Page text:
Tue 02 Oct 2018

Low bar for establishing "good faith" in victimisation claims

Victimisation can occur when, for example, an employer subjects an employee to a detriment because they have previously done something for the purposes of or in connection with the Equality Act 2010.  That could include bringing a discrimination claim or raising a grievance related to discrimination.  However, the making of a false allegation will not be protected if it is done in bad faith.

In Saad v Southampton University Hospitals NHS Trust the EAT considered the definition of bad faith for the purposes of the Equality Act.

In 2011, when facing the likelihood that he would fail an assessment required to qualify as a consultant cardiothoracic surgeon, Mr Saad raised a grievance regarding a racially discriminatory remark alleged to have been made 4 years earlier by the Programme Director for the Cardiothoracic unit (CTU).  Mr Saad alleged jokes had been made about him looking like a terrorist.  The grievance was rejected and, ultimately, Mr Saad was removed from the training because of his poor performance and his fixed term contract was not renewed.

Mr Saad made a number of claims to the Tribunal including claims of unfair dismissal, whistleblowing and victimisation.  At the time (2011) it was necessary for a protected disclosure under the whistleblowing legislation to be made in good faith (this was a requirement that was removed in 2013).  Mr Saad claimed his grievance about the terrorism comment was a protected act for the purposes of the victimisation claim and also a protected disclosure for the purposes of the whistleblowing claim.  The detriment complained of was the failure to allow him to return to a particular work unit.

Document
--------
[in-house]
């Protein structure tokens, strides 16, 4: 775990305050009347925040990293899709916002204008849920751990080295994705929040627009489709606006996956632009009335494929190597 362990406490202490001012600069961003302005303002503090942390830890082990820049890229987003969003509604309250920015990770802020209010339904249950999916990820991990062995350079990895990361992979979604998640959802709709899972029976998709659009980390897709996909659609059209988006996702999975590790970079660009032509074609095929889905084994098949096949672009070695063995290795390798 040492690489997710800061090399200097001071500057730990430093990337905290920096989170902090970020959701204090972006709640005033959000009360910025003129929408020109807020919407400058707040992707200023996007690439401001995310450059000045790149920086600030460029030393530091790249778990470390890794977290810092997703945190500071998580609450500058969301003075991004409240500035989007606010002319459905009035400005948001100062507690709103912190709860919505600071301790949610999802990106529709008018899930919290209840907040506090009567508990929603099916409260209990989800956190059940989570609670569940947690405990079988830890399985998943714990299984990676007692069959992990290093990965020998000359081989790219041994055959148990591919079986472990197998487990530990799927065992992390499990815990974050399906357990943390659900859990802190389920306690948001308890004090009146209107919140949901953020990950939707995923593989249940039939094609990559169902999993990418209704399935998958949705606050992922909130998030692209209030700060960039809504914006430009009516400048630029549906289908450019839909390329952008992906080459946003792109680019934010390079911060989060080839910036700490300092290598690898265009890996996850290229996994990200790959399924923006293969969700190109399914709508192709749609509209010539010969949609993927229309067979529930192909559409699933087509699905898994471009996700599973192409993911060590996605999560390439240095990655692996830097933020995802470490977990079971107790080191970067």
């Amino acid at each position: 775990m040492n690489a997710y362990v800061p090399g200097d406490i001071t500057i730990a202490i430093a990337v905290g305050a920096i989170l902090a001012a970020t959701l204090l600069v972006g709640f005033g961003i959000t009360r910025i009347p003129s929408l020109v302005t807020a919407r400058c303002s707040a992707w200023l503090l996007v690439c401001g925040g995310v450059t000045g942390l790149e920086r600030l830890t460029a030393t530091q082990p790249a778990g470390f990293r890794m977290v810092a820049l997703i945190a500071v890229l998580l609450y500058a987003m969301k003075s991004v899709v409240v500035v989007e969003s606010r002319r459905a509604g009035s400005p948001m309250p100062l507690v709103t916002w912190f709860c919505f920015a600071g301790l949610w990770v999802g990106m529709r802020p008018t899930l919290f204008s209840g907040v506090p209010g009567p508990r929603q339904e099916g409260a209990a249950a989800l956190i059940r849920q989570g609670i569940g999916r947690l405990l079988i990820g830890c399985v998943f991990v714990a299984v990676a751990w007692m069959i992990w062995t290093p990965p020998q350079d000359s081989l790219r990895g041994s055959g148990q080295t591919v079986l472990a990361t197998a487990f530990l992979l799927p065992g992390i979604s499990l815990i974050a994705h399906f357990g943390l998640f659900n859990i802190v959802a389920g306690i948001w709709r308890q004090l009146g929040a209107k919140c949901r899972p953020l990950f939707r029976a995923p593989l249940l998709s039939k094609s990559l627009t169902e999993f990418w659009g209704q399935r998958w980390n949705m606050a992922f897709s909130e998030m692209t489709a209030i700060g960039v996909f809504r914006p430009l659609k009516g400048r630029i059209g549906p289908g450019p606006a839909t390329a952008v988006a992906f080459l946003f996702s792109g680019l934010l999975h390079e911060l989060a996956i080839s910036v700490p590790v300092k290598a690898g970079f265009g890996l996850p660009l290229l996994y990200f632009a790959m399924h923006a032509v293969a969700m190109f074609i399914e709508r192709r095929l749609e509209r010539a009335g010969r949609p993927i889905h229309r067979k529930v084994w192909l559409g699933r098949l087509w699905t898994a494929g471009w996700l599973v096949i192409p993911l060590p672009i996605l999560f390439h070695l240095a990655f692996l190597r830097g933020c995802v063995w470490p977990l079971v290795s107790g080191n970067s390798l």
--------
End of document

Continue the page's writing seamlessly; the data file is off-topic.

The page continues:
The Employment Tribunal rejected the claims.  They held that the predominant purpose of raising the grievance had been to delay and avoid the performance processes he faced, and concluded for the purposes of the whistleblowing claim that that meant the grievance had not been raised in good faith.  However, they found that Mr Saad believed the allegation he had made to be true.  The ET then used the absence of good faith in the whistleblowing claim to equate to bad faith for the purposes of the victimisation claim and both therefore failed.

Mr Saad appealed to the EAT arguing that the ET should not have drawn a conclusion of bad faith in the victimisation claim from the conclusion that good faith was absent from the whistleblowing claim - he contended that there were two different tests. 

The EAT agreed with Mr Saad.  In a victimisation claim the existence of an ulterior motive, while potentially relevant, is not the primary issue. Rather, the primary issue is whether the employee has acted honestly when making the allegation.  As the ET had found that Mr Saad had subjectively believed the allegation to be true then it was honestly made and so not made in bad faith. 

This judgement will make it more difficult for employers to argue bad faith unless an allegation is blatantly untrue.

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